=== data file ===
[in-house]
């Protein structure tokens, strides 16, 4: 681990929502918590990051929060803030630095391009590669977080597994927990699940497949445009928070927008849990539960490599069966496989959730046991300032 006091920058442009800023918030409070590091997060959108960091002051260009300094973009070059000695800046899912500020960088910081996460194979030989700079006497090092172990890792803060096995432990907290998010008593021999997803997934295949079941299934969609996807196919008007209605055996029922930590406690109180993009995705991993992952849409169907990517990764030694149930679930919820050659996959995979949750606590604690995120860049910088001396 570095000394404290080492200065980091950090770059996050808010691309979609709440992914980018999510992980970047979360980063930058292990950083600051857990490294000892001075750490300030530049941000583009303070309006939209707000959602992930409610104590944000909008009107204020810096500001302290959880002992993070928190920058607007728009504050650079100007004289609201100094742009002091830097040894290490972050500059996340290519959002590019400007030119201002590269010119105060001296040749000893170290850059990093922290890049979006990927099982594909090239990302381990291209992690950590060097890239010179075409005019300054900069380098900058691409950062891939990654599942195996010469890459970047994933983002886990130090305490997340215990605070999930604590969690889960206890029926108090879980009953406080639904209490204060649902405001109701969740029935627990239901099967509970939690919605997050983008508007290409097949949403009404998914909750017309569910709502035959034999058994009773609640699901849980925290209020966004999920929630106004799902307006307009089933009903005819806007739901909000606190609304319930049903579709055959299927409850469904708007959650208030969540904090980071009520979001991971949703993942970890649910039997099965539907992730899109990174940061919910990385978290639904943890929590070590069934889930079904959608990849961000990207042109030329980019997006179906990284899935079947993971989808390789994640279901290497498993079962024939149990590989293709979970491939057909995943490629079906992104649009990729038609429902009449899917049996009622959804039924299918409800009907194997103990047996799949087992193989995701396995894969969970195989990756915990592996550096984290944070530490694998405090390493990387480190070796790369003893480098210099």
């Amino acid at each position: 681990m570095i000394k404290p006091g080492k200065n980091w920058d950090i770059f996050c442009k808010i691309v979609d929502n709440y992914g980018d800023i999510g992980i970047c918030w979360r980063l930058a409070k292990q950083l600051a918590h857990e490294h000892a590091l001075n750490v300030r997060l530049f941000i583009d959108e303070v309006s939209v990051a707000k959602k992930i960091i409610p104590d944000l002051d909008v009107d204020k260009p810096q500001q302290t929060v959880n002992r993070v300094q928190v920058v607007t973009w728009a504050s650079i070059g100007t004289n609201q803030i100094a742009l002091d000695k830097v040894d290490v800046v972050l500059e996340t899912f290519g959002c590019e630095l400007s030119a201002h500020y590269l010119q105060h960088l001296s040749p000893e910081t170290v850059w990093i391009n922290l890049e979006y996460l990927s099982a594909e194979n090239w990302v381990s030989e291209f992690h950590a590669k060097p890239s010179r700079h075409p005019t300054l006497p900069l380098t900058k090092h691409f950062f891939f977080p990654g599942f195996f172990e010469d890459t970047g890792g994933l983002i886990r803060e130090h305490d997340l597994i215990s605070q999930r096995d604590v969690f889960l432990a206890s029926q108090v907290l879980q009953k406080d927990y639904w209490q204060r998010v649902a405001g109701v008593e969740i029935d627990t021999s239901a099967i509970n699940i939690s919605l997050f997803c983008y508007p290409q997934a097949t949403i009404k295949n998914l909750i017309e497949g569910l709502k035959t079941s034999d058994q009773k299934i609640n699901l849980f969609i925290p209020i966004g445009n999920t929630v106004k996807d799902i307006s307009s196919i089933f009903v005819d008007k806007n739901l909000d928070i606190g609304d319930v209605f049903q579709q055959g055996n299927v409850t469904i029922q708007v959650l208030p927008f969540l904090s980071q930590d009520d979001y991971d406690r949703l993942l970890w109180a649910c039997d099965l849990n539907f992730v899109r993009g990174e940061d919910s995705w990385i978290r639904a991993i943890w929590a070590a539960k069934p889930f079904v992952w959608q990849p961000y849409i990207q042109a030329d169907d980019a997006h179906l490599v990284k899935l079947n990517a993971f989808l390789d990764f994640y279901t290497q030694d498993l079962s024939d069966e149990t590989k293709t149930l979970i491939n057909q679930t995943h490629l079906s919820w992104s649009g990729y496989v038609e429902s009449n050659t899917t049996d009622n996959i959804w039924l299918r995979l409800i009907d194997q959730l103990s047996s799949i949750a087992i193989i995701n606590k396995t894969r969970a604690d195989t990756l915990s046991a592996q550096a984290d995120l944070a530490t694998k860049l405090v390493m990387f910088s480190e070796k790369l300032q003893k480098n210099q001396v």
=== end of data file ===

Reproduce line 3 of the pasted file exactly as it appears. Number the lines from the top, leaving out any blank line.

């Amino acid at each position: 681990m570095i000394k404290p006091g080492k200065n980091w920058d950090i770059f996050c442009k808010i691309v979609d929502n709440y992914g980018d800023i999510g992980i970047c918030w979360r980063l930058a409070k292990q950083l600051a918590h857990e490294h000892a590091l001075n750490v300030r997060l530049f941000i583009d959108e303070v309006s939209v990051a707000k959602k992930i960091i409610p104590d944000l002051d909008v009107d204020k260009p810096q500001q302290t929060v959880n002992r993070v300094q928190v920058v607007t973009w728009a504050s650079i070059g100007t004289n609201q803030i100094a742009l002091d000695k830097v040894d290490v800046v972050l500059e996340t899912f290519g959002c590019e630095l400007s030119a201002h500020y590269l010119q105060h960088l001296s040749p000893e910081t170290v850059w990093i391009n922290l890049e979006y996460l990927s099982a594909e194979n090239w990302v381990s030989e291209f992690h950590a590669k060097p890239s010179r700079h075409p005019t300054l006497p900069l380098t900058k090092h691409f950062f891939f977080p990654g599942f195996f172990e010469d890459t970047g890792g994933l983002i886990r803060e130090h305490d997340l597994i215990s605070q999930r096995d604590v969690f889960l432990a206890s029926q108090v907290l879980q009953k406080d927990y639904w209490q204060r998010v649902a405001g109701v008593e969740i029935d627990t021999s239901a099967i509970n699940i939690s919605l997050f997803c983008y508007p290409q997934a097949t949403i009404k295949n998914l909750i017309e497949g569910l709502k035959t079941s034999d058994q009773k299934i609640n699901l849980f969609i925290p209020i966004g445009n999920t929630v106004k996807d799902i307006s307009s196919i089933f009903v005819d008007k806007n739901l909000d928070i606190g609304d319930v209605f049903q579709q055959g055996n299927v409850t469904i029922q708007v959650l208030p927008f969540l904090s980071q930590d009520d979001y991971d406690r949703l993942l970890w109180a649910c039997d099965l849990n539907f992730v899109r993009g990174e940061d919910s995705w990385i978290r639904a991993i943890w929590a070590a539960k069934p889930f079904v992952w959608q990849p961000y849409i990207q042109a030329d169907d980019a997006h179906l490599v990284k899935l079947n990517a993971f989808l390789d990764f994640y279901t290497q030694d498993l079962s024939d069966e149990t590989k293709t149930l979970i491939n057909q679930t995943h490629l079906s919820w992104s649009g990729y496989v038609e429902s009449n050659t899917t049996d009622n996959i959804w039924l299918r995979l409800i009907d194997q959730l103990s047996s799949i949750a087992i193989i995701n606590k396995t894969r969970a604690d195989t990756l915990s046991a592996q550096a984290d995120l944070a530490t694998k860049l405090v390493m990387f910088s480190e070796k790369l300032q003893k480098n210099q001396v």